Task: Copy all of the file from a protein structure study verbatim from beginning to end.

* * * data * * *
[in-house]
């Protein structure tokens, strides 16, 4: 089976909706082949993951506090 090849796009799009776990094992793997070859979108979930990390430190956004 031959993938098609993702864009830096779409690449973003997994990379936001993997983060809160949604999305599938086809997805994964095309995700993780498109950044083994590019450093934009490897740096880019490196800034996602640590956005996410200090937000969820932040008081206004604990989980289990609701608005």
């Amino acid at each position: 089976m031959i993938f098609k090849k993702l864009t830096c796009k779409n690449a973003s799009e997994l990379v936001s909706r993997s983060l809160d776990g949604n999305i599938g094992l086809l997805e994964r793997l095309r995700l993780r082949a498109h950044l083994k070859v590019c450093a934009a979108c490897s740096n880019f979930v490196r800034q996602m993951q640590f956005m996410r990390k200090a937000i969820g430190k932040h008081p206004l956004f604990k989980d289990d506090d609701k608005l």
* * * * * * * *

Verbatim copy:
[in-house]
């Protein structure tokens, strides 16, 4: 089976909706082949993951506090 090849796009799009776990094992793997070859979108979930990390430190956004 031959993938098609993702864009830096779409690449973003997994990379936001993997983060809160949604999305599938086809997805994964095309995700993780498109950044083994590019450093934009490897740096880019490196800034996602640590956005996410200090937000969820932040008081206004604990989980289990609701608005």
């Amino acid at each position: 089976m031959i993938f098609k090849k993702l864009t830096c796009k779409n690449a973003s799009e997994l990379v936001s909706r993997s983060l809160d776990g949604n999305i599938g094992l086809l997805e994964r793997l095309r995700l993780r082949a498109h950044l083994k070859v590019c450093a934009a979108c490897s740096n880019f979930v490196r800034q996602m993951q640590f956005m996410r990390k200090a937000i969820g430190k932040h008081p206004l956004f604990k989980d289990d506090d609701k608005l």